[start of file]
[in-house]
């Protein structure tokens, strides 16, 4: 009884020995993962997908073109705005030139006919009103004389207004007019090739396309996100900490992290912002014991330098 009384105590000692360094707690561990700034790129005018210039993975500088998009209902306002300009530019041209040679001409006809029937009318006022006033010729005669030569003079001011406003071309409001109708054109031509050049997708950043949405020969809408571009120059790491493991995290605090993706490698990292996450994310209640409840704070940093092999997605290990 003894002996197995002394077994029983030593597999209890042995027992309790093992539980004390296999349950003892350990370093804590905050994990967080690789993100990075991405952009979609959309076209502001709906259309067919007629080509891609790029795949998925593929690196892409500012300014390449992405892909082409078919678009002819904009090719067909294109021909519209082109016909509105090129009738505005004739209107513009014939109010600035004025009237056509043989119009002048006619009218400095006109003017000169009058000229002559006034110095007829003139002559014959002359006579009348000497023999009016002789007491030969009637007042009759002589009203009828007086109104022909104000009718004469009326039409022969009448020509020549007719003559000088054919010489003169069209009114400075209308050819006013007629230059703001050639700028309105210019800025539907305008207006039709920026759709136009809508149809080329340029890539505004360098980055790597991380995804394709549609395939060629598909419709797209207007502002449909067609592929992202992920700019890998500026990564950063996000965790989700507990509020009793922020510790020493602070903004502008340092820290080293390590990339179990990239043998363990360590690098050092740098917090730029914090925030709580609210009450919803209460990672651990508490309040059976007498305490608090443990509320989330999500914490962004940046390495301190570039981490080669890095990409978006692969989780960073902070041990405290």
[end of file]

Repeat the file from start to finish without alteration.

[in-house]
């Protein structure tokens, strides 16, 4: 009884020995993962997908073109705005030139006919009103004389207004007019090739396309996100900490992290912002014991330098 009384105590000692360094707690561990700034790129005018210039993975500088998009209902306002300009530019041209040679001409006809029937009318006022006033010729005669030569003079001011406003071309409001109708054109031509050049997708950043949405020969809408571009120059790491493991995290605090993706490698990292996450994310209640409840704070940093092999997605290990 003894002996197995002394077994029983030593597999209890042995027992309790093992539980004390296999349950003892350990370093804590905050994990967080690789993100990075991405952009979609959309076209502001709906259309067919007629080509891609790029795949998925593929690196892409500012300014390449992405892909082409078919678009002819904009090719067909294109021909519209082109016909509105090129009738505005004739209107513009014939109010600035004025009237056509043989119009002048006619009218400095006109003017000169009058000229002559006034110095007829003139002559014959002359006579009348000497023999009016002789007491030969009637007042009759002589009203009828007086109104022909104000009718004469009326039409022969009448020509020549007719003559000088054919010489003169069209009114400075209308050819006013007629230059703001050639700028309105210019800025539907305008207006039709920026759709136009809508149809080329340029890539505004360098980055790597991380995804394709549609395939060629598909419709797209207007502002449909067609592929992202992920700019890998500026990564950063996000965790989700507990509020009793922020510790020493602070903004502008340092820290080293390590990339179990990239043998363990360590690098050092740098917090730029914090925030709580609210009450919803209460990672651990508490309040059976007498305490608090443990509320989330999500914490962004940046390495301190570039981490080669890095990409978006692969989780960073902070041990405290």